To practice any of the three Pranayama techniques below, you’ll want to use Deer Mudra when alternately closing your nostrils. To form Deer Mudra, curl the index and middle finger of your right hand toward the base of your right thumb. Gently place your thumb on the outside of your right nostril, and your ring finger on the outside of the left nostril. (Can’t see the deer face? Notice that the thumb and the ring finger look like deer antlers.)
It’s believed that closing the right nostril to breathe through the left creates a feeling of calm and receptivity, and that closing the left to breathe through the right energizes and invigorates. Alternating between the two balances these energies.
Remember, never strain or force the breath. If you’re new to pranayama, ask an experienced yoga teacher for guidance.
The challenge for many aspiring meditators is simply staying awake long enough to quiet a busy mind. If your body is listless, your mind dull, or your heart heavy, then this practice will help awaken your energy for meditation. A brhmana (expanding) practice is energizing and nourishing. The emphasis is on dynamic, flowing postures with large movements to wake up the body. In addition to the pose series shown here, try chest openers—like backward bends and standing poses such as the Warrior series with sweeping arm movements—to build heat and energy. Do several rounds of Sun Salutation, synchronizing your movement with your breath to help you move through sluggishness and resistance. Sun Salutation variations that include lunges or Warrior poses also help open the hips and pelvis and stretch the low back, making it easier to
sit comfortably in meditation.
The focus here is not on alignment but on moving with the breath, specifically the inhalation: progressively lengthening the inhalations, inhaling in stages, and pausing before exhaling. Holding the breath for a moment after an inhalation can extend the energizing effect of an inhalation on both the mind and the body. This should be done with caution: If your breath becomes agitated at any point, return to a comfortable, natural rhythm, and keep your exhalation equal to or longer than your inhalation.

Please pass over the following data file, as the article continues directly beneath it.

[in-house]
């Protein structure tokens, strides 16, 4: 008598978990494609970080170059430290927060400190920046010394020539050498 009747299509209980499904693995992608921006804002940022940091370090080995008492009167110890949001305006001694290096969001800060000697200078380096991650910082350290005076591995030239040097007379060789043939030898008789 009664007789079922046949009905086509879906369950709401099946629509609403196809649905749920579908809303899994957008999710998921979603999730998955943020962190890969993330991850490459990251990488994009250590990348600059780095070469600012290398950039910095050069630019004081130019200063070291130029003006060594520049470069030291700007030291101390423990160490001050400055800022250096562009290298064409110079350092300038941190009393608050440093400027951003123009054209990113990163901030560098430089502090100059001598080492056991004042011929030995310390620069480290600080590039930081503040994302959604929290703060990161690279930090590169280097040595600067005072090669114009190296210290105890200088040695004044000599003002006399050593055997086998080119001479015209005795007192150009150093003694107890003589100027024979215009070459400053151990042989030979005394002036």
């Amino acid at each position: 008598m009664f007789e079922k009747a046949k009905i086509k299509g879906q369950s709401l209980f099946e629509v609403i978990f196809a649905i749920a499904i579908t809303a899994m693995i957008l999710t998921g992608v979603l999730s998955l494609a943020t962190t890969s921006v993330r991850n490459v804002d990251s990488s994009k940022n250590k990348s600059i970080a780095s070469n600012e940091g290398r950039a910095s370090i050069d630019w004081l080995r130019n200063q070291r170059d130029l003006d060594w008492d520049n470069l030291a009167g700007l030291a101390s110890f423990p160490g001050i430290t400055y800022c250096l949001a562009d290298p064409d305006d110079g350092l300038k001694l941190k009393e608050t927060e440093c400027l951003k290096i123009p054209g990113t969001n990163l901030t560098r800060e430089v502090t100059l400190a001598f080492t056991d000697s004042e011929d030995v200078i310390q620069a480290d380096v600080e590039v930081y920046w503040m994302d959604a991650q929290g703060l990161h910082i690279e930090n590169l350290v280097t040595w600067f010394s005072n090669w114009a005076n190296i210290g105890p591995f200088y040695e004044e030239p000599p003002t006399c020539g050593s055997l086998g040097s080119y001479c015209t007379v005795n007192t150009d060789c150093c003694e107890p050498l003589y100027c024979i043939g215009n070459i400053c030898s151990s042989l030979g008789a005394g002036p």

Begin in Tadasana (Mountain Pose), with palms together at your heart in Anjali Mudra (Salutation Seal). Feel your thumbs rise and fall against your chest as you breathe in and out normally. Gently deepen your inhalations and lengthen your exhalations for several breaths.
On an inhalation, sweep your arms out and up to Urdhva Hastasana (Upward Salute), with your chest open and chin lifted, while gathering your energy and focusing it inward. Then exhale, lowering your palms to your heart in Mountain Pose. Repeat 3 times, each time increasing the length of your inhalation. Do another 3 rounds, staying for 1, 2, and then 3 breaths in Upward Salute.
Next, come onto your hands and knees. On an exhalation, stretch back into (Cobra Pose). Finally, exhale and come back into Downward-Facing Dog, then inhale to come down to your hands and knees again. Repeat this series 3 times, staying for 1, 2, and finally 3 breaths when in Cobra to build strength, stamina, and energy.
Apanasana (Knees-to-Chest Pose) is a counterpose for backbends, but it also helps ground the energy created during the previous poses. Lie on your back with your hands on bent knees and feet off the floor. Slowly exhale, bringing your belly toward your spine and hugging your knees in toward your chest. With an inhalation, return to the starting position. Do 6 rounds.
Surya Bhedana Pranayama (Solar Breath) will help you feel alert for seated meditation. Begin by noticing your natural breath, then gently lengthen your exhalations and deepen your inhalations until you find a comfortable rhythm. Breathe in through the right nostril while closing the left, then out through the left while closing the right. Pause in between inhalations and exhalations. Do 12 rounds and then return to your natural breath.
Keep in mind that a brhmana practice may keep you awake at night if done in the evening. If you are tired but want to sit for meditation before bedtime, begin with an energizing practice and then move into a calming one.
Did your self-reflection reveal a rapid breathing pattern? Was your jaw clenched? Were you feeling anxious or irritable, as if your engine was running hot? Many of us are in overdrive, and coming to sit for meditation at the end of a hectic day can feel like a jolting break in a speeding car. Langhana (reducing) practices are calming and can help you shift gears and transition smoothly into meditation. The practices are cooling and calming, designed to eliminate and reduce excess energy, thoughts, and strong emotions.
The emphasis in a langhana practice is on exhaling and holding poses—such as seated forward bends and twists—for several seconds. Less attention is paid to alignment and more to hugging the belly in toward the spine during exhalations, which lengthen progressively. Holding the breath for a moment after an exhalation can extend calming effects, but this can be challenging. If your breath becomes strained, simply lengthen the exhalation and skip the pause.
Begin by lying on your back, knees bent, feet on the floor. Place your palms on your belly and take a few minutes to connect with your breath. Exhale and gently press your lower back onto the floor. On an inhalation, invite the natural curve in your lower back to return.